There’s some changes to the operation and maintenance requirements both for 192 and 195, changes to some of the procedures that you need to have, provisions related to rupture mitigation valves, operation capability, those sort of things. There are changes to the integrity management requirements or at least clarifications to the requirements.
Russel: It’s really scattered throughout the code.
Keith: Yes. The applicability of some of those rule changes will depend. Some of the requirements will apply to existing pipelines. Some of the requirements will apply to new pipelines that meet certain diameter thresholds and to replacements that meet the threshold.
This is one of the challenges that we run into when we’re dealing with changes to rules. There are certain regulations in 192 and 195 that can’t be applied retroactively to existing pipelines, stuff like design, construction, initial testing, initial inspection.
When you get into the later portions of the code, things like operation, maintenance, and integrity management, those can be applied retroactively to both existing pipelines and to new pipelines.
You need to sort that out in your mind when you’re going through these changes and figure out what are the ones that go into effect right away on the effective day of the rule versus what are the ones that maybe I don’t need to comply with until a later time.
Russel: I could see where the operators would have a big challenge with this. What I’ve always found in the work that we do is the program changes that are within a single department or discipline are one level of complexity.
When you start dealing with a program that has changes across more than one department, it’s like the complexity increases exponentially with the number of departments that are impacted.
Keith: Some of these requirements are, for instance, for liquid pipelines, PHMSA’s adding some new spacing requirements for the installation of valves.
There’s a 20-mile limit for non-HCA locations (non-high consequence area locations). There’s a 15-mile limit for high consequence areas or pipelines that could affect high consequence areas.
There’s a 7.5- mile spacing requirement for certain pipelines that transport highly volatile liquids, but that can be increased a little bit if you file a notification.
These are the things that operators are going to have to look at when they’re building new pipelines, which is a little bit easier to absorb a rule change when you’re dealing with a brand new pipeline. After a rule’s in effect, you can plan a little bit better. One of the more challenging things about this rule is applicability to replacement projects.
Russel: That actually is one of the questions I wanted to ask you is what defines a replacement project in the context of the valve and rupture rule?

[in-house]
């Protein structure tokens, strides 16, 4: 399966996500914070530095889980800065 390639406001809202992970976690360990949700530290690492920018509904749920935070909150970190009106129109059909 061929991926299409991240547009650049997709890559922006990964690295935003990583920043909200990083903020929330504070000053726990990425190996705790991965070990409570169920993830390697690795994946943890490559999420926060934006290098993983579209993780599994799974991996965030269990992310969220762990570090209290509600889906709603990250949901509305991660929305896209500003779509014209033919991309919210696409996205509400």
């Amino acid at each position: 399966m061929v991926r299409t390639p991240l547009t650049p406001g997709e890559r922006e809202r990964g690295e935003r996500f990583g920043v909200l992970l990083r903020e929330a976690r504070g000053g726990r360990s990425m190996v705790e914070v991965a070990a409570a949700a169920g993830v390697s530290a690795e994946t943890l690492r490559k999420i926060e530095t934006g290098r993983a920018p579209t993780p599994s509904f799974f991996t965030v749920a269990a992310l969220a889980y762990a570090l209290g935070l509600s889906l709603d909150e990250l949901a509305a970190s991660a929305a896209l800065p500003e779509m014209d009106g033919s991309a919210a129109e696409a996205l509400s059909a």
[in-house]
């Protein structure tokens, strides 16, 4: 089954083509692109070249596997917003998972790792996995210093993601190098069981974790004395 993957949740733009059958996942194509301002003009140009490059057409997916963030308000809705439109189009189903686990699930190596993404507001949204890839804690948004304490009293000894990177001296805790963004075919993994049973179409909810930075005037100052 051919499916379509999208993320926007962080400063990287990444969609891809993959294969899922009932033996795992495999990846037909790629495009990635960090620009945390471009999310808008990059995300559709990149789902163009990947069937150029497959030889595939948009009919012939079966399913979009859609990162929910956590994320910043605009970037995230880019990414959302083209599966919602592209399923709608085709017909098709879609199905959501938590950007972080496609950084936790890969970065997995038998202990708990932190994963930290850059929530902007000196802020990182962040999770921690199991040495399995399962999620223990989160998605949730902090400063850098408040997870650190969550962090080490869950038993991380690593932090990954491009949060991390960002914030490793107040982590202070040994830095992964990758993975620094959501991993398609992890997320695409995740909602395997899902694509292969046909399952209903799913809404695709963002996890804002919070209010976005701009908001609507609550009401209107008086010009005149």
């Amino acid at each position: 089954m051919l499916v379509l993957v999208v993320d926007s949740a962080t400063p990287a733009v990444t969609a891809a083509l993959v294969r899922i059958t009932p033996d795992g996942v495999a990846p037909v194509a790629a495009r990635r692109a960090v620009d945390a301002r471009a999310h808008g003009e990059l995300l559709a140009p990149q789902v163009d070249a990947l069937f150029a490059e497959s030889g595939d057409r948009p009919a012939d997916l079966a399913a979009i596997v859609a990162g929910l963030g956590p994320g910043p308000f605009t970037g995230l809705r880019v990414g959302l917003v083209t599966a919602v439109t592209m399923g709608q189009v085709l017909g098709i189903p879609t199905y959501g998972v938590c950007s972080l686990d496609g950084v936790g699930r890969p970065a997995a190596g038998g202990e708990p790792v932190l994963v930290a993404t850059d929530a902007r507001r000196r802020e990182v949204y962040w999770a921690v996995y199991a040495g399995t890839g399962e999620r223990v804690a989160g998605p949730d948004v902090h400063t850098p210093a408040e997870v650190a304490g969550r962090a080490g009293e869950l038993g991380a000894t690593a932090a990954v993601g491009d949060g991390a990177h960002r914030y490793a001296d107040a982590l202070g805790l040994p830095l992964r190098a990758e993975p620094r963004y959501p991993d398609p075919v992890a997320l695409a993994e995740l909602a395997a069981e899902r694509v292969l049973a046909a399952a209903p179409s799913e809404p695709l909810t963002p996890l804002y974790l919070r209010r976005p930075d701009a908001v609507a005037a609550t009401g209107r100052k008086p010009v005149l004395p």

Keith: Some of the requirements that we just talked about are limited to what PHMSA is defining as entirely replaced. For purposes of this rule, PHMSA has defined “entirely replaced” as basically at least two miles within any continuous five-mile length of the pipeline over a 24-month period. That definition of entirely replaced is picked up in some of the provisions.
For instance, the rupture mitigation valve installation requirements, those are new. There’s also a diameter limit that’s associated with those rupture mitigation valve installation requirements, a six-inch diameter limitation.
You have to be really careful when you’re going through these rules. You have to check the scope and applicability sections for the rules. You have to look at the compliance dates that might be provided in the rules. Some of these rules have a compliance date of April 2023. Other rules will go into effect on the effective date of the rule, which is in October of this year.
It will matter, too, if you’re dealing with gas pipelines versus hazardous liquid pipelines. One of the things I mentioned earlier was some changes to the valve spacing requirements for class location driven pipeline replacements. That’s a regulation that’s unique to the gas pipeline side because we don’t use the class location concept for hazardous liquid pipelines.
Russel: My take on this rule is unlike some other things, the implementation in gas and the implementation in liquids is completely different.
Keith: In some respects, there are definitely parallels. There’s a lot of concepts that are paralleled. There are differences between the two sides of the rule in terms of changes or provisions that are unique on one side of the house and not on the other. There are no highly volatile liquid pipelines covered under 192. You have that under 195.
One of the things that’s more challenging about this rule is the new pipeline versus replacement or repair pipeline scenarios and when you need to do certain things as you’re rolling out new projects.
Is this an entirely new pipeline? If it is, when’s it being built? OK. What size is it? What location is it in? OK. I need to go look. Do I need to install a rupture mitigation valve? What’s the spacing requirements for those rupture mitigation valves?
I need to go look at the operation and maintenance requirements and see if those procedures are updated to accommodate the changes that the rule requires in terms of how I’m supposed to be responding to potential ruptures and things like that.
I see one of the more challenging things for me is how the rule deals with “replacement scenarios versus new pipeline.”
Russel: I know, Keith, that in the GPAC, in the LPAC conversations there was a lot of conversation about definition of a rupture and defining the time to respond. They were nailing down some standards around all of that. Can you tell us where that landed in the final rule?
Keith: Sure. There were a couple of different concepts that were at play during the advisory committee process.